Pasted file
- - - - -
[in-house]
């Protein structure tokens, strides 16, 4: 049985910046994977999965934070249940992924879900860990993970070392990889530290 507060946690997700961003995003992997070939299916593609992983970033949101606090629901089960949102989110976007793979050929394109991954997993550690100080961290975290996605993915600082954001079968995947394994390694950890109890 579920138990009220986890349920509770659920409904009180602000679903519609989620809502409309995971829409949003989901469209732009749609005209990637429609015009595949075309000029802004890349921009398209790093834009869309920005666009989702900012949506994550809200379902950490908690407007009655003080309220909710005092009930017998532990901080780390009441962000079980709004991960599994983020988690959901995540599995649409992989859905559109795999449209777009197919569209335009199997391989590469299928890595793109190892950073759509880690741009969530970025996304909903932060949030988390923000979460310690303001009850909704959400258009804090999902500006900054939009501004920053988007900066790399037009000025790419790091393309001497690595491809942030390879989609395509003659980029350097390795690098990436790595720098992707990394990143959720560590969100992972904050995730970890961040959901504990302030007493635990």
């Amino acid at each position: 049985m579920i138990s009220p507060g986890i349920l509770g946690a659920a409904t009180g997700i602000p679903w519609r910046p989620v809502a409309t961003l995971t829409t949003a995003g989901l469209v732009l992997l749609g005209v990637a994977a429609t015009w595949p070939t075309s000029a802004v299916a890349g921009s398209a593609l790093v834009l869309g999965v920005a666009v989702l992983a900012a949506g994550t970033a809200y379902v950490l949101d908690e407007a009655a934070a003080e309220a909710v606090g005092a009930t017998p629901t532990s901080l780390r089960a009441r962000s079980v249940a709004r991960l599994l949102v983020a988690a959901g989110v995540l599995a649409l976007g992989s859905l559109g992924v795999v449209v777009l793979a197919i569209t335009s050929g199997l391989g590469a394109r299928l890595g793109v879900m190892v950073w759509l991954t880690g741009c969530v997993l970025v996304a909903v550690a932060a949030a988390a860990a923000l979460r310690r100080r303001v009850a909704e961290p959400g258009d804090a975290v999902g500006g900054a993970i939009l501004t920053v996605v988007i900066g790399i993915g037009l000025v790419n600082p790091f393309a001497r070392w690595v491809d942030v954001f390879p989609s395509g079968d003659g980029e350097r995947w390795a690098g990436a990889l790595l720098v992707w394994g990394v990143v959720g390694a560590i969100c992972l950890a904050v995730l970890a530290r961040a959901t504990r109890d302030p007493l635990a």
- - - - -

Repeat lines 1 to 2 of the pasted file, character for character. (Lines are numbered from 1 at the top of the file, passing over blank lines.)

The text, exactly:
[in-house]
């Protein structure tokens, strides 16, 4: 049985910046994977999965934070249940992924879900860990993970070392990889530290 507060946690997700961003995003992997070939299916593609992983970033949101606090629901089960949102989110976007793979050929394109991954997993550690100080961290975290996605993915600082954001079968995947394994390694950890109890 579920138990009220986890349920509770659920409904009180602000679903519609989620809502409309995971829409949003989901469209732009749609005209990637429609015009595949075309000029802004890349921009398209790093834009869309920005666009989702900012949506994550809200379902950490908690407007009655003080309220909710005092009930017998532990901080780390009441962000079980709004991960599994983020988690959901995540599995649409992989859905559109795999449209777009197919569209335009199997391989590469299928890595793109190892950073759509880690741009969530970025996304909903932060949030988390923000979460310690303001009850909704959400258009804090999902500006900054939009501004920053988007900066790399037009000025790419790091393309001497690595491809942030390879989609395509003659980029350097390795690098990436790595720098992707990394990143959720560590969100992972904050995730970890961040959901504990302030007493635990």